The measures, which came into force last night, will remain in place for at least three weeks, after which they will be reviewed. They will only be relaxed if the evidence shows this as possible.
Police and other "relevant authorities" will be given new powers to enforce the measures, including through fines and dispersing gatherings.
What has been announced?
As of 23 March, people in the UK will only be permitted to leave their homes for one of four purposes:
- essential food shopping for basic necessities, no more than once per day;
- taking part in one form of exercise a day - for example running, walking or cycling - alone or with members of immediate household;
- for medical need or to provide essential care of a vulnerable person;
- travelling to and from essential work, only where absolutely necessary and where working from home is not possible.
The prime minister also announced:
- the closure of all shops selling non-essential goods – for example, clothes or electronics;
- the closure of other facilities, including libraries and playparks;
- a ban on gatherings of more than two people including weddings and baptisms, but with an exception for funerals;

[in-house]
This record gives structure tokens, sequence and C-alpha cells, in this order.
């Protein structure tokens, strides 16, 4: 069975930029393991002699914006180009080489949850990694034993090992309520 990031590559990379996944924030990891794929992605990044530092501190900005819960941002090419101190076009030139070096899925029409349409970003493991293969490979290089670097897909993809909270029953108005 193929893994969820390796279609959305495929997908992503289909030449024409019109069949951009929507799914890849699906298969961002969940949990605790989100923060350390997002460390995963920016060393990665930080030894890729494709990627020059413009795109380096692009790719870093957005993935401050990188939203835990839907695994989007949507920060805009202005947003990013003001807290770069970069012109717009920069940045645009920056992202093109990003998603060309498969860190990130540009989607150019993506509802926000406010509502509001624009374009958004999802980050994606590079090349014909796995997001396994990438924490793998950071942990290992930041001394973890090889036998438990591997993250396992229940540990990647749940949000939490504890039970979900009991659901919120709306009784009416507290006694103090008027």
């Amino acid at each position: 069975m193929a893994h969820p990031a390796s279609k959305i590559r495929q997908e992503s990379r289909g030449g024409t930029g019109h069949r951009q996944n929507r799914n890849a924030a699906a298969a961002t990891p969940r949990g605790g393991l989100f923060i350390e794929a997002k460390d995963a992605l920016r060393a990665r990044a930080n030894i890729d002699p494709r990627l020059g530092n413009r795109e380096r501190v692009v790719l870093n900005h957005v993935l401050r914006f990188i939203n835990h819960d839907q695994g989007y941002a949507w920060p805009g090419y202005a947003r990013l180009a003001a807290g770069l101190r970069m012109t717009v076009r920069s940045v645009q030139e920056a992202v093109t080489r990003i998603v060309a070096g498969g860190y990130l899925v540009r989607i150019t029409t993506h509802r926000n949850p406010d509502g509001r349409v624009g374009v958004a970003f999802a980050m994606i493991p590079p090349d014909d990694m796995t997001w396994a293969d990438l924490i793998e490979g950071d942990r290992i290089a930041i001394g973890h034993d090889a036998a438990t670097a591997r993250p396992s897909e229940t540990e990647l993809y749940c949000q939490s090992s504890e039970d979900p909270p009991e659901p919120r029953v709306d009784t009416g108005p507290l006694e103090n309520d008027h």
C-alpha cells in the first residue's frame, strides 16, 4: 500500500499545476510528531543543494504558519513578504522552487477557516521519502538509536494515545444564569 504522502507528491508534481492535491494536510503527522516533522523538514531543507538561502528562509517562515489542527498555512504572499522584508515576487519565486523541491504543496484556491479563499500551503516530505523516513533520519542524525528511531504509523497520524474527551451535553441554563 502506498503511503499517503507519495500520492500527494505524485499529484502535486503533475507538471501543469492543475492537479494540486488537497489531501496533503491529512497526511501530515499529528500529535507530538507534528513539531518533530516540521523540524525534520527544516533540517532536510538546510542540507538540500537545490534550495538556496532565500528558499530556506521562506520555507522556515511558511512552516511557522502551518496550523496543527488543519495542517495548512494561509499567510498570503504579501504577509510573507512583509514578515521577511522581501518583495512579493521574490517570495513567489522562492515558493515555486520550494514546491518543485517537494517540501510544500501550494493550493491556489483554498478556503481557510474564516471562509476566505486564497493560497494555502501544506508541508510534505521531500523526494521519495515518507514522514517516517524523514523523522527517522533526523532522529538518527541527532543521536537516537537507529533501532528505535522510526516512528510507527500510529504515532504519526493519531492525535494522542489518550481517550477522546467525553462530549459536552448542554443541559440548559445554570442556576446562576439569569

- parks will be open for exercise, but gatherings dispersed.
Restaurants, pubs and bars were ordered to close on 20 March, with regulations enforcing closure in England in effect from 2pm on 21 March.
What does this mean for businesses?
All businesses listed in government guidance (6-page / 163KB PDF) in England and Wales must close, subject to the noted exceptions. The same required closures will be extended to Scotland and Northern Ireland by ministerial direction once the Coronavirus Bill is in force, but businesses in these jurisdictions have been told to close by the governments of Scotland and Northern Ireland.
Where businesses in the exceptions remain open, they must comply with guidance from the government and Public Health England (PHE).